There are many processes for getting, analysing and exchanging knowledge, with experiential and practice-led research leading the Education field since John Dewey in the 1930s.[7] In relation to curatorial research for digital and interactive artworks, I worked with lead female artists Mari Velonaki[8] and Petra Gemeinboeck[9] (as PhD supervisors) to establish criteria for the practice-led process of moving through the production phase of creative research and capturing it so that it can be taught to art students at both undergraduate and post-graduate levels of learning. A few of these classes end in the opportunity to exhibit in an extended classroom setting of the Annual Exhibitions, hosted at UNSW Galleries; an opportunity mimicked by SHErobots.

The extension of this knowledge is supported through the rigours of academic environments, but engaged with through invitation, inclusivity and consultation. This creates a safe environment for extending, experimenting and engaging with creative ideas in the public domain in a way that is fluid, changing and expansive.

The projects discussed harness this post-pandemic paradigm for teaching and learning that extends beyond the classroom, assessment, and feedback cycle for immersive experiences involving practitioners, students, and engaged experiential learning. 

Endnotes

[1] Design for All the Senses (DFAS) was a collaboration between UNSW ADA Innovation Hub, International Design Philosopher Bruce Mau and the Massive Change Network under the project banner of Massive Action Sydney.

[2] The Innovation Hub is known for “…carefully curated interdisciplinary teams of [UNSW] ADA staff and students [that] work inclusively and collaboratively to find creative solutions to the diverse and complex issues of our time.”

[3] In the hands of Pixar Animation, DreamWorks SKG, Blue Sky, and a myriad of other studios, it [computer animation] has evolved from a marginal, experimental approach to film production to become the core aspect of much contemporary moving image construction.  Wells, P 2011.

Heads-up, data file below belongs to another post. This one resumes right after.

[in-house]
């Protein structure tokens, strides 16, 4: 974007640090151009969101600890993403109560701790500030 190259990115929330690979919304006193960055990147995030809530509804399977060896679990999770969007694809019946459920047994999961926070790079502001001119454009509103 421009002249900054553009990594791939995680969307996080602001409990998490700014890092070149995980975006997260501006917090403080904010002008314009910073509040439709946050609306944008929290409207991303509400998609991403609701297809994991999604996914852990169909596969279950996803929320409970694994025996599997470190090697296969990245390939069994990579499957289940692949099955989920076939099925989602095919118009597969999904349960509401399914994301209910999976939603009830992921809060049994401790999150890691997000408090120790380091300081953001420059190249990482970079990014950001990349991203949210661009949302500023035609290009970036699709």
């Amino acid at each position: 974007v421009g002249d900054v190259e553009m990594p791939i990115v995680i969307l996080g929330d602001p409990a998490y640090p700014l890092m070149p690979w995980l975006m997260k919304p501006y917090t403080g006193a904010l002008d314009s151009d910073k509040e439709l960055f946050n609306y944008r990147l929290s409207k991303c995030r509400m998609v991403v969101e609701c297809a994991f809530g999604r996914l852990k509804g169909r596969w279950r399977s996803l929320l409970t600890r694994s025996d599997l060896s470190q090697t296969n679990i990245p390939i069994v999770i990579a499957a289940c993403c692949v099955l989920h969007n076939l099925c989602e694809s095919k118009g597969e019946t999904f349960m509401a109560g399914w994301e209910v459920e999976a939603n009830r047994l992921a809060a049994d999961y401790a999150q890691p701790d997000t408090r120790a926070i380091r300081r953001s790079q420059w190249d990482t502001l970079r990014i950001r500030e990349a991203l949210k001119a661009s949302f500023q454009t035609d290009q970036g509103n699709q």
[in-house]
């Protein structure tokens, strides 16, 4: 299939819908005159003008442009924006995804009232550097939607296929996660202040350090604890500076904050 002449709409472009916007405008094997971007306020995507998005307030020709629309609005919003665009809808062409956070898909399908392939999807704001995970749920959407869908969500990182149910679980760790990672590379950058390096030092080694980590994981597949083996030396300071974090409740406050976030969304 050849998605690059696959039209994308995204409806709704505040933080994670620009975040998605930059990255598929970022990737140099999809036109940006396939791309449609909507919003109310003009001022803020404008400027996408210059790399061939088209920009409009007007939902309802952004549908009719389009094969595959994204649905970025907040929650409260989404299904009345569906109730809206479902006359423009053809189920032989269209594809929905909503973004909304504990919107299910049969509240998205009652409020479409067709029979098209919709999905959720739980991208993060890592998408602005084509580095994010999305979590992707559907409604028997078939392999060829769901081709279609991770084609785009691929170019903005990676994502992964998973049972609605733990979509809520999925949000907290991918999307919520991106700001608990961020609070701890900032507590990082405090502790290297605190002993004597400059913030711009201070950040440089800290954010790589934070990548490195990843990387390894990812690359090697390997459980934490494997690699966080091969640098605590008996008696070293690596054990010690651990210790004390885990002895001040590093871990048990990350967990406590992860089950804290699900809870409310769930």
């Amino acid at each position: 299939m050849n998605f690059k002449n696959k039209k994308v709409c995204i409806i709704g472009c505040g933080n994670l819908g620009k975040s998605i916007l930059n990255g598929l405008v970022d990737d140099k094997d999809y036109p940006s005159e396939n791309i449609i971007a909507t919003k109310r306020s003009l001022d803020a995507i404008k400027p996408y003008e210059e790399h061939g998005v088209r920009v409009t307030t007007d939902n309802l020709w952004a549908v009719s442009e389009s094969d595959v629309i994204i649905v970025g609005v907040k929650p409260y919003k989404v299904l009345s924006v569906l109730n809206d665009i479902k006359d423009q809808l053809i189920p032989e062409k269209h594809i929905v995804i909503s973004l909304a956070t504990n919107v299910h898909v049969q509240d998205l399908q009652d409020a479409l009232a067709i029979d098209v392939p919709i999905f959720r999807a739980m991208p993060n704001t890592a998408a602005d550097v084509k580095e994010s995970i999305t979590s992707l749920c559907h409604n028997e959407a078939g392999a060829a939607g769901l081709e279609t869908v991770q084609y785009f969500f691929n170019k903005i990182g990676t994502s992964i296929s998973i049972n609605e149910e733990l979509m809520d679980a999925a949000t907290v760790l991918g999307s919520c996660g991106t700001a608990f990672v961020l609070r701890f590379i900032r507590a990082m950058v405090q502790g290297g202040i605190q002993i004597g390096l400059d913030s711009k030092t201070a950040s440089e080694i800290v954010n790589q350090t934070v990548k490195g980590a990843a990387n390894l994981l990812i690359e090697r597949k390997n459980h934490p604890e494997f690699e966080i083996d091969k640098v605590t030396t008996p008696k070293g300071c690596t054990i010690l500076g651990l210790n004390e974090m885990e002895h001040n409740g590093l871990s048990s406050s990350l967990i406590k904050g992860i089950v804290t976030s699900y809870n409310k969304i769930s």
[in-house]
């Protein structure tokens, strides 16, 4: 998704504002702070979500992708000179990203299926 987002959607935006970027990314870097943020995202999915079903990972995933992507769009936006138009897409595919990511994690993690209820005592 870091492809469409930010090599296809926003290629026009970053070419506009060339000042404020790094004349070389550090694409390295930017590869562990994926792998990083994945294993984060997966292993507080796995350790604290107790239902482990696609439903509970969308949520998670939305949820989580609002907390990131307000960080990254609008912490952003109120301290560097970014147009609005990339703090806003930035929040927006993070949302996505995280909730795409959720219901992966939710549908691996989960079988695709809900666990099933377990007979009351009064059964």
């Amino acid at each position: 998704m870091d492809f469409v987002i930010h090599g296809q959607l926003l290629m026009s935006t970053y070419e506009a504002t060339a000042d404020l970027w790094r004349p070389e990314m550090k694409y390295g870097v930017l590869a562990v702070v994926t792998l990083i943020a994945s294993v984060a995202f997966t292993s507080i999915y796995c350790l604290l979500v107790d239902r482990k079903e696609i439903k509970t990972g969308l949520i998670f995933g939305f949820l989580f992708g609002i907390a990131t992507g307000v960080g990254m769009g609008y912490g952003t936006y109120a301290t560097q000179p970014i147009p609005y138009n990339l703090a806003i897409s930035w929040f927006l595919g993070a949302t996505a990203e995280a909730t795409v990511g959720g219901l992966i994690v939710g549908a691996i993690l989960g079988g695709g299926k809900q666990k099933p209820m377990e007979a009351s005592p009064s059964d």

[4] Examples of TROs include publication, lectures, or patents for products – typically coded male

[5] Examples of NTROs include exhibitions, performances or artworks – typically coded female

[6] These case studies of Tool, Toy and Companion are discussed in detail in the catalogue by Rhinehardt, et al. 2022.

[7] Dewey, J. 1934

[8] https://mvstudio.org/ – accessed 9 November 2022.

[9] https://www.impossiblegeographies.net/ – accessed 9 November 2022.


References

[1] Dewey, J. (1934). Art as Experience. New York: Capricorn Books.

[2] Reinhardt, D., Lian Loke and Deborah Turnbull Tillman. SHErobots: Tool, Toy, Companion. Tin Sheds Gallery catalogue. Faculty of Design, Architecture and Planning, University of Sydney, Darlington, NSW 2008. ISBN 978-0-6455400-5-5.

[3] ‘SHErobots: Tool, Toy, Companion.’(2022) Department of External Engagement, Faculty of Design, Architecture and Planning. https://www.sydney.edu.au/architecture/about/tin-sheds-gallery/she-robots-tool-toy-companion.html – accessed 28/10/22.

[4] Taylor, A. (2003) Design Studio Model for the International Student. Architecture and Children Around the World. http://architectureandchildren.com/index.php/resources/design-studio-model-for-the-international-classroom – accessed 28/10/22.

[5] Vickers, C. (2021) The Innovation Hub, UNSW. https://www.unsw.edu.au/arts-design-architecture/engage-with-us/innovation-hub – accessed 28/10/ 22.

[6] Wang, Tsungjuang. (2010) A New Paradigm for Design Studio Education. International Journal of Art & Design Education, Publisher John Wiley & Sons, Ltd, Volume 29, Issue 2, 14 June 2010, Pages 173 – 183. ISSN 1476-8062.

[7] Wells, Paul (2011) The Wiley-Blackwell History of American Film. First published: 1 December 2011 Print ISBN: 9781405179843| Online ISBN: 9780470671153| DOI: 10.1002/9780470671153


Anna Tow is an animator, artist and full-time education focused academic at UNSW Art, Design & Architecture. Anna’s interests are animation, environmental storytelling, investigating digital mixed-media and animation techniques. Anna’s animations have screened at international film festivals. She currently leads the 3D Visualisation course at UNSW Art and Design. 

Deborah Turnbull Tillman is a curator specialising in design, technology, and new media. Her interests lay in how technology augments traditional art practice and how the audience is becoming a necessary material for technology-based art. She is also interested in collaborative over hierarchical models of curating, teaching and learning. An editor and author as well as a curator, Deborah began teaching at UNSW Art & Design in 2016 and is now Director of Education for the school.